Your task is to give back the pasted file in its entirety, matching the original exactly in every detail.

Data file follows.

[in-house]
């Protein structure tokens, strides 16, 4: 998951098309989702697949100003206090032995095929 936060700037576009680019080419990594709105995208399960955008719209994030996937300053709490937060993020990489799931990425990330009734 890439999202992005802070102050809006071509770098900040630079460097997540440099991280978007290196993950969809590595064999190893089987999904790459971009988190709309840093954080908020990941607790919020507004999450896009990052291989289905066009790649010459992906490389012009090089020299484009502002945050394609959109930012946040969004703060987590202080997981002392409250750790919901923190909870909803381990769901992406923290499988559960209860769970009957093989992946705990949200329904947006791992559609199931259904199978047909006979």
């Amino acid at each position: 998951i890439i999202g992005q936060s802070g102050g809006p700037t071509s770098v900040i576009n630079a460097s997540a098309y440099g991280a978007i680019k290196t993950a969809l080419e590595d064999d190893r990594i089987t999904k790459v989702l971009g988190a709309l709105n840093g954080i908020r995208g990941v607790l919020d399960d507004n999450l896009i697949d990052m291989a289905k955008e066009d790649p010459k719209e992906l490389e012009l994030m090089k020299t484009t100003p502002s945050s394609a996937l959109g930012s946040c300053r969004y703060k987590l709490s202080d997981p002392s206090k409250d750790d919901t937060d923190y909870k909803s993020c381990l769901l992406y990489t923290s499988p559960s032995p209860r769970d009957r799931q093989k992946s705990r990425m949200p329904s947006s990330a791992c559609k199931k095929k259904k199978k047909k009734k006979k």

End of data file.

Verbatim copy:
[in-house]
């Protein structure tokens, strides 16, 4: 998951098309989702697949100003206090032995095929 936060700037576009680019080419990594709105995208399960955008719209994030996937300053709490937060993020990489799931990425990330009734 890439999202992005802070102050809006071509770098900040630079460097997540440099991280978007290196993950969809590595064999190893089987999904790459971009988190709309840093954080908020990941607790919020507004999450896009990052291989289905066009790649010459992906490389012009090089020299484009502002945050394609959109930012946040969004703060987590202080997981002392409250750790919901923190909870909803381990769901992406923290499988559960209860769970009957093989992946705990949200329904947006791992559609199931259904199978047909006979």
């Amino acid at each position: 998951i890439i999202g992005q936060s802070g102050g809006p700037t071509s770098v900040i576009n630079a460097s997540a098309y440099g991280a978007i680019k290196t993950a969809l080419e590595d064999d190893r990594i089987t999904k790459v989702l971009g988190a709309l709105n840093g954080i908020r995208g990941v607790l919020d399960d507004n999450l896009i697949d990052m291989a289905k955008e066009d790649p010459k719209e992906l490389e012009l994030m090089k020299t484009t100003p502002s945050s394609a996937l959109g930012s946040c300053r969004y703060k987590l709490s202080d997981p002392s206090k409250d750790d919901t937060d923190y909870k909803s993020c381990l769901l992406y990489t923290s499988p559960s032995p209860r769970d009957r799931q093989k992946s705990r990425m949200p329904s947006s990330a791992c559609k199931k095929k259904k199978k047909k009734k006979k």